Secrets of Master Networkers
If Sergio A. Fernández de Córdova, cofounder of Fuel Outdoor, invites you out for coffee, it’s not because he likes a jolt of caffeine. It means he acknowledges you as a potentially key business contact and knows that coffee (rather than lunch or drinks) is a cost- and time-effective way to connect.
As an NYC networker, Córdova is a natural. Others have to learn the skill. While the old phrase “It’s not what you know, it’s who you know” is as potent as ever, a surprising number of business owners and executives find it hard to meet and cultivate new contacts.
Try these ideas from Córdova and some of New York’s master business networkers to help make that next connection.
Entering a room of strangers can make anyone uneasy. To avoid this and help you plan specific goals for the event, do a little advance digging, advises Nancy Schess, cofounder of Gotham City Networking.
“Find out something about the speaker and the organization. Pick the brain of whoever invited you. Ask for the guest list,” Schess says.
Alternatively, you might target a person or company you’d like to meet and then arrange to get invited to an event where the company will have a presence. Do this by following the targeted company or person on various social networks like Twitter or LinkedIn to get an idea of what they’re doing and where they’re likely to be, advises Ellen DePasquale, founder of Efficient Office Computing.
When he first enters a networking room, Córdova scopes out the scene and decides his course of action. If he doesn’t see someone he knows, he’ll approach a person who’s standing alone or head for the event organizers. “They will know who’s in attendance and may be able to point you in the direction of someone who would be good to connect with,” he says.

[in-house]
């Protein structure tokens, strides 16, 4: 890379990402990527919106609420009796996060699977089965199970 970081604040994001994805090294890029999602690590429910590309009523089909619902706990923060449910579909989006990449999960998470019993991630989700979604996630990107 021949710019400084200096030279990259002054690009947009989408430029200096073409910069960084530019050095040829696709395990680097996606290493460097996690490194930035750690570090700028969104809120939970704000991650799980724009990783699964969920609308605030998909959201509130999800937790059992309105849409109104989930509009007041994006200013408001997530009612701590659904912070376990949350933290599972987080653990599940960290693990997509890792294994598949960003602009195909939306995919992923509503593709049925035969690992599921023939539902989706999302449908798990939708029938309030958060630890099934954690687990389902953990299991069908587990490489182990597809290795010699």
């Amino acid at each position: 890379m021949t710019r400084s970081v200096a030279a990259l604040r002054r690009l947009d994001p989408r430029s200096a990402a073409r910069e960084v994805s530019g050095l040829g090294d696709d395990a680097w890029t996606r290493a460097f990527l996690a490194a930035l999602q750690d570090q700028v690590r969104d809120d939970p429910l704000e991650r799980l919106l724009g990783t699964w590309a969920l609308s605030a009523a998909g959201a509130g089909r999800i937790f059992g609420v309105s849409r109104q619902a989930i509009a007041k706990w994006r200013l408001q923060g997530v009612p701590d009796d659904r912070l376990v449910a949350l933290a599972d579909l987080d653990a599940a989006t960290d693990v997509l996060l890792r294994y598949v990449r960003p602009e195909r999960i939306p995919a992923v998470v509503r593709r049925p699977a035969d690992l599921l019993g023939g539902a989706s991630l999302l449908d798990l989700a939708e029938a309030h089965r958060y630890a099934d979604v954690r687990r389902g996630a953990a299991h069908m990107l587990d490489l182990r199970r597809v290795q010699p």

Córdova says networking is more successful when it’s approached with a spirit of generosity. “By going up to someone with an open perspective and wanting to help, you make a better first impression, which is the key to being a successful networker,” he says.
Start the conversation with the logical questions, like “What do you do?” or “Where are you from?” says Córdova. Find out what a person’s interests are. Ask how you might be able to assist: “So, how can I help you grow?” or “What do you hope is next for you?” Above all, don’t be “sales-y,” he advises. “The easiest way to turn me off is to try to
sell me when we first meet,” he says. “Be human and be genuine and you’ll get so much further.”
In networking, conversation closers are as important as openers. A misplaced sense of politeness too often keeps us rooted in place when we should be moving on.
That’s a mistake, says Schess: “Everybody works with his or her own style, but you have to say to yourself: ‘I need to move on and figure out in each conversation where I can leave without offending this person.’
You might say, for example, ‘It has been so great to meet you. I look forward to having more conversations with you, but if you’ll excuse me, I have to go talk to…’”
There’s also nothing wrong with saying, more vaguely, “Here’s my card, and I have yours. I hope we’ll cross paths again, but if you’ll excuse me, I have to go talk to…”
To help him remember a new contact, Cordova subtly holds the card in front of the person’s face and glances back- and-forth to reinforce a visual memory.
Before moving on to the next person, he jots notes on the back of the card so he can follow up specifically and appropriately. “Try to associate the person with a specific character trait and the name, so something will signal in your mind later when you meet with him again or email,” Córdova says.
Schess always follows up with her contact via email or with a phone call the next day and, if possible, continues the discussion. “We talk about the conversation we had, or I pass on something that I think they would like, such as an article or book I read,” she says.
To further cultivate a new relationship, DePasquale suggests you stay in touch through various online networks so you’re updated with what’s new in their lives and their companies. “Reading something posted at any of the social media sites can prompt a phone call or email that can continue the conversation,” she says. “People tend to be more forthcoming at social media sites, for better or for worse, and this information can be a great way to build the relationship.”